What can’t Mason Lindroth do with his hands, some clay, and a computer? Silly question: the answer is nothing, it seems. As expected, Lindroth’s latest interactive peculiarity stands out even among the other 2,538 entries to Ludum Dare 30.
The “Connected Worlds” theme of the game jam suited him well, encouraging him to bring together all the hallmarks of his signature style into a single game called Lullaby. That includes his recognizable dotty black-and-white visuals, the strange clay creatures from Weird Egg & Crushing Finger, the dance parties in Journaliére, and the sprites of real hands from Beachcomber.
Playing with virtual analog controls operated by a pair of gloved hands, you flick through the channels on a simple device that appears to be the offspring of an Etch-a-Sketch and a portable TV from the ’80s. The 25 channels available vary between a few different types, not all of them are interactive but are nonetheless all portals into Lindroth’s surreal and strange broadcast.
Some channels resemble a more artistic recreation of TV noise with swirling patterns drifting across the screen. They’re as mesmerising as animated abstract art tends to be, but lack the character of the channels dedicated to Lindroth’s hand-drawn people kicking their knees up and bopping along to music you can’t quite hear. One channel plays just like the top-down driving scenes in Journaliére, except there’s nowhere to go on its wiggly lone road, and nothing else to do except try to encourage the other vehicles to a round of bumper cars by barging into them.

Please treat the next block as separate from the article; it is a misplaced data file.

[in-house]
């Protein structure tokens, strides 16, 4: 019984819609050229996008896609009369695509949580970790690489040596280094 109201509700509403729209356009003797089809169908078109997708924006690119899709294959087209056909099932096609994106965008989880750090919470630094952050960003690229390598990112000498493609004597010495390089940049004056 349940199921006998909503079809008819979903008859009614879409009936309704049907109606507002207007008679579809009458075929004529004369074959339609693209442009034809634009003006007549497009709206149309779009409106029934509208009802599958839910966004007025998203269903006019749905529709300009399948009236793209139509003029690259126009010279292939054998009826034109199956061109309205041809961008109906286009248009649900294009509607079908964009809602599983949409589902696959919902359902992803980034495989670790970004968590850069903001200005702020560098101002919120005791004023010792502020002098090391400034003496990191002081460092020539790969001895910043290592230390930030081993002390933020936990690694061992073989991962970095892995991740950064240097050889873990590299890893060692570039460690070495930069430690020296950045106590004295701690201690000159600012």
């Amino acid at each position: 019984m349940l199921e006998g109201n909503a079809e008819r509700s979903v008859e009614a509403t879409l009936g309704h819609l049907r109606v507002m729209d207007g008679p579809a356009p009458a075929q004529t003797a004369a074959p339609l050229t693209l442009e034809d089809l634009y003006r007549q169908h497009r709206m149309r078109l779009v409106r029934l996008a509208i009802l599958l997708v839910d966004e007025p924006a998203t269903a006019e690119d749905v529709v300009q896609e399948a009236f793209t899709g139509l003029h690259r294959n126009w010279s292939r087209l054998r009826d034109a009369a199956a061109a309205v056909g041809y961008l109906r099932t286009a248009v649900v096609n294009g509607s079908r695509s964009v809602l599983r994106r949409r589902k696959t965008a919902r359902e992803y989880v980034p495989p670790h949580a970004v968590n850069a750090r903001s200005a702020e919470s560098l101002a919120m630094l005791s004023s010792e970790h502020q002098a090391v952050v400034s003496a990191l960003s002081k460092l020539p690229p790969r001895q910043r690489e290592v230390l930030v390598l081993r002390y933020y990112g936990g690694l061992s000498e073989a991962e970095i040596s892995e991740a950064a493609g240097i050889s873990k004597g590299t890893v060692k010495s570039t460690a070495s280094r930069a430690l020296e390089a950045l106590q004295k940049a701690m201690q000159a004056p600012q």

The channels that most closely resemble a traditional game involve dribbling a ball through a course and into a hole. In these, you push the ball with the lower mandibles of a creature that I can only describe as a gnarled musical note combined with the neck frill of the spitting dilophosaurus in Jurassic Park.
This task is made tougher by the toe-tapping clowns and estranged cheerleading aliens that populate the track. Imagine trying to play crazy golf in another dimension where it’s custom practice for folk to dance upon the course. Mind you, they’re as endearing as they are maddening, dressed up in gigantic jumpers, party hats, and puffy outfits.
Once you have rolled the ball into the hole, that channel stays locked that way even after changing the channel. This becomes a pattern that suggests something will happen once all the balls are aligned. That much is true, but you’ll have to be attentive if you wish to see it.
Surprisingly, considering its seemingly endless playfulness, Lullaby does have an ending. You’ll come across it eventually by falling right into its perfectly set-up trap. This is Lindroth’s most playful game so far as it speaks so fluently to our curiosities. In particular: what’s on the other channel? You really don’t need more of an excuse than that to slip further into Lindroth’s fantastic imaginarium.